Al Densmore is a former state representative from Medford whose leadership helped make the Bear Creek Greenway a reality. The greenway currently spans 17 miles from Ashland to Central Point. Densmore, also a former mayor of Medford, shared the stage with this wife and fellow southern Oregon bike advocates.
Susan Kubota won her Alice Award because she turned the tragic loss of her niece, Tracey Sparling, into an opportunity for activism. After Sparling was run over and killed by a right-turning cement truck back in Octobert 2007, Kubota sprung onto the scene and demanded that the City of Portland do more for bike safety. They did. Last night, with Tracey’s mom Sophie standing by her side unable to hold back tears, Kubota told the crowd, “Whenever you’re in a green bike box, think of Tracey.”
That poignant moment was followed by another memorable moment — a rousing standing ovation for former Portland Mayor Bud Clark (1985-1992). Credited with sparking the bike movement in Portland by riding his bike to work every day, Clark is also the namesake of the BTA’s Lifetime Achievement Award which was given this year to Catherine Ciarlo.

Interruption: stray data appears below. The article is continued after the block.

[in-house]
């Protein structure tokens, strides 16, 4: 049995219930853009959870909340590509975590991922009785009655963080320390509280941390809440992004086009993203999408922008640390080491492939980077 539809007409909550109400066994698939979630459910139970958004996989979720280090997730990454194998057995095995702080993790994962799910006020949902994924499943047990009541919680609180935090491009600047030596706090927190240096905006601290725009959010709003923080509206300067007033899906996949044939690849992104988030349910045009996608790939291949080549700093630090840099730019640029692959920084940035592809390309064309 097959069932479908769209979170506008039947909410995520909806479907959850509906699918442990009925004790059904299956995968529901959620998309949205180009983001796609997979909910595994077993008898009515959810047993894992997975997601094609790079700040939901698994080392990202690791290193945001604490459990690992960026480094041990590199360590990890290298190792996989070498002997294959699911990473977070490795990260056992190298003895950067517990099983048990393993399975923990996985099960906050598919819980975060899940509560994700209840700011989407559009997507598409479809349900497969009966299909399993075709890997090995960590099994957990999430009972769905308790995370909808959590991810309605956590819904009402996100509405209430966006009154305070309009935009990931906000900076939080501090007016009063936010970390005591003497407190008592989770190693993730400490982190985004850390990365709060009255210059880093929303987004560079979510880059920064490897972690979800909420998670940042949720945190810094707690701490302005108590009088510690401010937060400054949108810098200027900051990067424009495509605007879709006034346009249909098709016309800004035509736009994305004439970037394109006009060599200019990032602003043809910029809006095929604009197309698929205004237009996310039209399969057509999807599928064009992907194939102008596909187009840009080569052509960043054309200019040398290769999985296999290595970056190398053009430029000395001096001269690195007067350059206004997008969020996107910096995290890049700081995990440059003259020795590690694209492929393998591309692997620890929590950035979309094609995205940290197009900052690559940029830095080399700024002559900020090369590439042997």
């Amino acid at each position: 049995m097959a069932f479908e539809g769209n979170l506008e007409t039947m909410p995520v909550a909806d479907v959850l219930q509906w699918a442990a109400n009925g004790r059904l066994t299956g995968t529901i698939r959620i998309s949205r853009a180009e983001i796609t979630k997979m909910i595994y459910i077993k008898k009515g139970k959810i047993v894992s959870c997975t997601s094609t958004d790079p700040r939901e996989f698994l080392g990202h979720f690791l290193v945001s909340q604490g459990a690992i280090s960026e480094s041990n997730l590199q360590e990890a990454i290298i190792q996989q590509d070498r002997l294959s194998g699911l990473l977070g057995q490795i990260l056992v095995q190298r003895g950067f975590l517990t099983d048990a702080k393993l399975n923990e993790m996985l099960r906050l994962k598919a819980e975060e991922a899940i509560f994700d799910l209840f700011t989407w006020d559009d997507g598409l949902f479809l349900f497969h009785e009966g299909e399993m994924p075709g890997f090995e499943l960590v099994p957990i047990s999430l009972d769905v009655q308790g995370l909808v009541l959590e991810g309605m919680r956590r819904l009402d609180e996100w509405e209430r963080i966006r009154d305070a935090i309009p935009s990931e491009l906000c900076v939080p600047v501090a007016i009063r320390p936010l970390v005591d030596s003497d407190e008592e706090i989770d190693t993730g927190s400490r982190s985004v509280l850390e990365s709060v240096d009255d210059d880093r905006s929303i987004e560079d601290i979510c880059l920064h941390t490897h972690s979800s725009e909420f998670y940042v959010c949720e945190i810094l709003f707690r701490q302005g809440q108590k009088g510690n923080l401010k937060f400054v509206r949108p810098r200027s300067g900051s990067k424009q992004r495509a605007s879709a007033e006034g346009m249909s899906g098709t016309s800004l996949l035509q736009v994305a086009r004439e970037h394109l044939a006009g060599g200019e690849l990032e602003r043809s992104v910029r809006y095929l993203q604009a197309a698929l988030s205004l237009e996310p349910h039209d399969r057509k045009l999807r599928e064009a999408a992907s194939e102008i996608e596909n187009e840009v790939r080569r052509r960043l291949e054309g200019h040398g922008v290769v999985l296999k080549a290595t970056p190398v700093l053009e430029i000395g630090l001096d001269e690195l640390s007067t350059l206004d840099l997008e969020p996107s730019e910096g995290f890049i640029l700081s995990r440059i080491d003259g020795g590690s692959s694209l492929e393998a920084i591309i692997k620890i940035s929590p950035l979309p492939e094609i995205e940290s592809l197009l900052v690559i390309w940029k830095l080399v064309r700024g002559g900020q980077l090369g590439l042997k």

Ciarlo led the BTA from 1998 – 2005, a time of tremendous growth for the organization. Ciarlo now works in Mayor Adams’ office as his Transportation Policy Director. During her speech, she shared the challenges of serving a city full of diverse opinions and noted that Former Mayor Bud Clark is the “perfect symbol of what we’re all trying to achieve as Portlanders.”
Newly hired BTA Executive Director Rob Sadowsky got his first opportunity to make a formal speech in front of Oregon’s advocacy elite. He played it pretty safe, urging the crowd to open their wallets and stressing the importance of a strong, well-funded BTA. He emphasized his experience on the national level by recounting a one-on-one meeting he got with U.S. DOT Secretary Ray LaHood.
In his most memorable line, Sadowsky referred to the low-hanging fruit being fully picked in Portland, saying it was time to “Get out the ladder and start reaching higher.”
Following the awards and speeches, the auctioneers got down to business. The final numbers are still being tallied, but the BTA will likely raise well over $100,000. With Sadowsky offering the hope of strong new leadership for an organization sorely in need of it, Portland — and the BTA — might be able to finally get off the tarmac and truly “Lift Off” in the months and years to come.
For more of the fantastic fashion and faces in the crowd at Alice, watch the slideshow below:
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Mayor Adams is playing the bike community for fools, and his speech at Alice this year and last shows the BTA is drinking his cool aid.
Sam is giving us $20 million from sewer money in exchange for a $5 billion CRC bridge.
Cyclists would not need to barter one for the other if we had a PAC.
State Senator Chip Shield would be called to the carpet by a bike PAC. He would suddenly get 1000 angry phone calls telling him why his support of the CRC is wrong.